••• customer experience

4 customer experience trends for 2014

Did you know that consumers are only willing to wait an average of 76 seconds for customer service support when visiting a Web site? In the time it takes to toast a piece of bread, a customer – or potential customer – could be gone.
This figure comes from New York customer experience management company LivePerson’s second-annual Connecting with Customers research study, which explores the online trends and consumer behaviors that are shaping today’s digital experiences and driving consumer expectations.
On LivePerson’s The Connected Customer Blog, Anurag Wadehra shares the four primary themes that emerged from the research.

1. Room for improvement

Brands today cannot afford to deliver only the basics when it comes to the online experience. Consumers are quick to look elsewhere when they feel their expectations are not being met. Forty-nine percent of consumers continue to find Web sites difficult to navigate, with 33 percent struggling to seek help or locate customer service.

2. Brand trust and loyalty

There’s no substitute for the human touch. Seventy-eight percent of consumers agree that they are more likely to be loyal to a company that provides real-time, one-on-one support at critical moments during their digital journey.

3. Speed and efficiency

The window of expectation for timely assistance is growing narrower. Nearly three-quarters of consumers stated speed and efficiency were the most important factors in creating a great online experience.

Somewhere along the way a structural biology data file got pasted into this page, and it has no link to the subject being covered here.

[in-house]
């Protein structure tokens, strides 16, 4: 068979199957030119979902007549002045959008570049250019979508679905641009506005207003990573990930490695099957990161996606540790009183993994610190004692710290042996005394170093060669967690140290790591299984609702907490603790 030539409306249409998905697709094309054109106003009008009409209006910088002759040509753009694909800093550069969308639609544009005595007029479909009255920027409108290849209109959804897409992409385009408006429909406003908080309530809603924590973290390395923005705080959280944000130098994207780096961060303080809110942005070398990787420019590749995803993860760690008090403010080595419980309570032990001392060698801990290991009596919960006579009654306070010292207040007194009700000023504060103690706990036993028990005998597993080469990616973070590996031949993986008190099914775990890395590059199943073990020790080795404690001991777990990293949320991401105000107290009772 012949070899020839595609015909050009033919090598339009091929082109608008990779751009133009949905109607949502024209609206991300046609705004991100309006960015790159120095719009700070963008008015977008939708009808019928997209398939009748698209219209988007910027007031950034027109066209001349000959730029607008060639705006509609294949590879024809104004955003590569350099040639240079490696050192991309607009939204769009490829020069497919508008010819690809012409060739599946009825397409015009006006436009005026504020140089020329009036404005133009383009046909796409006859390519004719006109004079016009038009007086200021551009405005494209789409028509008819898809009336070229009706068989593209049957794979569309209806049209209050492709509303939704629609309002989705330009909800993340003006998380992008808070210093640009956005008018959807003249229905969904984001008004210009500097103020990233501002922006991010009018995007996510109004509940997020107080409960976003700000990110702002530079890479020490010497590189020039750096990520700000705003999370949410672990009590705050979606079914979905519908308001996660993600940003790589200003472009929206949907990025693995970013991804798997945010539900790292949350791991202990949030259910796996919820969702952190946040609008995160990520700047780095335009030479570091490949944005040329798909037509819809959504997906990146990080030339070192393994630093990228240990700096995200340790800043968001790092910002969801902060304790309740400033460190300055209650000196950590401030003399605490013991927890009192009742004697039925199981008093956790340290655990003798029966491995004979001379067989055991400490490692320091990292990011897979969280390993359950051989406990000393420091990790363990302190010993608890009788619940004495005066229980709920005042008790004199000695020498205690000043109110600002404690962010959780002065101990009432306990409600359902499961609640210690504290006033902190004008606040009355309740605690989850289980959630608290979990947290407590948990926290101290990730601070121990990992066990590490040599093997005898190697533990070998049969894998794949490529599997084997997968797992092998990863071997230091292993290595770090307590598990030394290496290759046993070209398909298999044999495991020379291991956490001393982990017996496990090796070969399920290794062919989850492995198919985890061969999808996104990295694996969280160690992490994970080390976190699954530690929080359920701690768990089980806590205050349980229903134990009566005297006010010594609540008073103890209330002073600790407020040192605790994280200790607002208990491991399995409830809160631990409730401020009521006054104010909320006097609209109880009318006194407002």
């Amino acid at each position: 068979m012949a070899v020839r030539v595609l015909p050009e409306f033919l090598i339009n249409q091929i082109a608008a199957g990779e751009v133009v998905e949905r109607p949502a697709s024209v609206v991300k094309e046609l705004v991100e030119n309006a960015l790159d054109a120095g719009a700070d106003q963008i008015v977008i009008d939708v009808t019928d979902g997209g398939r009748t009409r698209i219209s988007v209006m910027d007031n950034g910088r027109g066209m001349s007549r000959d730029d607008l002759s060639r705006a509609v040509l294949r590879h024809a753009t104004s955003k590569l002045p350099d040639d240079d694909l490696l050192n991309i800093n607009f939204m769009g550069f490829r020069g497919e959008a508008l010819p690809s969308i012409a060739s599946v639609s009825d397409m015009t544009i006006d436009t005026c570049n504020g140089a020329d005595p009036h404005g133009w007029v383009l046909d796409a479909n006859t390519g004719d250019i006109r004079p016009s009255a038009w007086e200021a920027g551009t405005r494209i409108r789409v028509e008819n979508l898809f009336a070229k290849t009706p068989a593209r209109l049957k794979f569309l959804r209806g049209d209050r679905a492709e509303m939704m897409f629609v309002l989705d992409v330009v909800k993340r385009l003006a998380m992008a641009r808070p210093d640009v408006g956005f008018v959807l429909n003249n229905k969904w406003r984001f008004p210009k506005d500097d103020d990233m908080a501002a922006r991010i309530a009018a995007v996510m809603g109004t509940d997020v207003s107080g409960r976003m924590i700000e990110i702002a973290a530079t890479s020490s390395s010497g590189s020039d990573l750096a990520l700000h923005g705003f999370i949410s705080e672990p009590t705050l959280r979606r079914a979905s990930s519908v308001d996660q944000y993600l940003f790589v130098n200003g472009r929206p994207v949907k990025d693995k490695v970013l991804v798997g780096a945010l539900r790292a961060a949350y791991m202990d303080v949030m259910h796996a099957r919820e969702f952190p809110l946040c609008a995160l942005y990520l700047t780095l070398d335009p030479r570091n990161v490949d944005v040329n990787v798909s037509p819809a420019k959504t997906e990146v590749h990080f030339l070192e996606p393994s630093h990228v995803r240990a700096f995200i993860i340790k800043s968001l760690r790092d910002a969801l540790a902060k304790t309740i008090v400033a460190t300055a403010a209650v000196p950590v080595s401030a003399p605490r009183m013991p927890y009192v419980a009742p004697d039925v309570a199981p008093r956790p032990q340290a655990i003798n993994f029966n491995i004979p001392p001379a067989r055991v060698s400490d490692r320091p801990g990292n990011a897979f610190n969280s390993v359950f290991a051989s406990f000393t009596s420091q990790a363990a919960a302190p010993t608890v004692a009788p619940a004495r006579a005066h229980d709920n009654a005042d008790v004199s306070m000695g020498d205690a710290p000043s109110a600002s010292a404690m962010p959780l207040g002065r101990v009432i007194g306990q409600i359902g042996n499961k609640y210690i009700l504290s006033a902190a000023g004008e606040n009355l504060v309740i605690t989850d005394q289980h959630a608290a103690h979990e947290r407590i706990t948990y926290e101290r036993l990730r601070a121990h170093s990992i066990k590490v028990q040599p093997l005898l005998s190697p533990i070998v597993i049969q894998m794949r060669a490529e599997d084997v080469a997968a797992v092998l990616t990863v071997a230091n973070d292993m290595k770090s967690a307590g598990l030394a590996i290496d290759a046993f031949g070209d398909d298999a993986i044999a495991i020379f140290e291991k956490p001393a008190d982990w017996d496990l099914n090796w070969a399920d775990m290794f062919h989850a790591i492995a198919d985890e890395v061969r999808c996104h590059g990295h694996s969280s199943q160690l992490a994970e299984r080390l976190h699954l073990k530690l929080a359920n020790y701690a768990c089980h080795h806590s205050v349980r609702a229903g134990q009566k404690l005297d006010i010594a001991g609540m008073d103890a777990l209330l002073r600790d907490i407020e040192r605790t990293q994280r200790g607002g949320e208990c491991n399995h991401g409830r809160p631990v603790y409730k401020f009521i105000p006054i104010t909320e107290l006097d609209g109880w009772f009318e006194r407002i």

4. High-impact moments

Identifying the key moments where consumers may require additional support during their digital journey is essential. The actual moment of purchase is one of these moments, as 35 percent say that they need help or support at this stage.

••• social media research

Can Twitter predict virality?

There’s been talk in the microblogosphere of a clandestine experiment being conducted by Twitter to predict which tweets have the potential to go viral.
The Twitter account @MagicStats is protected and the bio simply reads “I favorite the best tweets I see in re-al-time.” According to TechCrunch writer Matthew Panzarino’s November 26, 2013, article, this account is similar to and “followed by many members of Twitter’s search and relevance team, just like Twitter’s other experiments @MagicRecs and @eventparrot.” Twitter uses @MagicRecs and @eventparrot to direct-message members with personalized recommendations for users/content and events, respectively.
Despite its magical moniker, Twitter’s experiment suggests there’s more science than sorcery involved in pre-dicting virality. Although Twitter has declined to comment, Panzarino has observed that the account “appears to be working on several metrics including velocity of activity (like favs and retweets from other accounts).” In some cases, a Favorite from Magic Stats can result in 100+ retweets in a few hours.
Cracking the code to virality could create a huge advantage for Twitter advertisers and also allow now-publicly-traded Twitter to charge a premium for its targeted marketing services.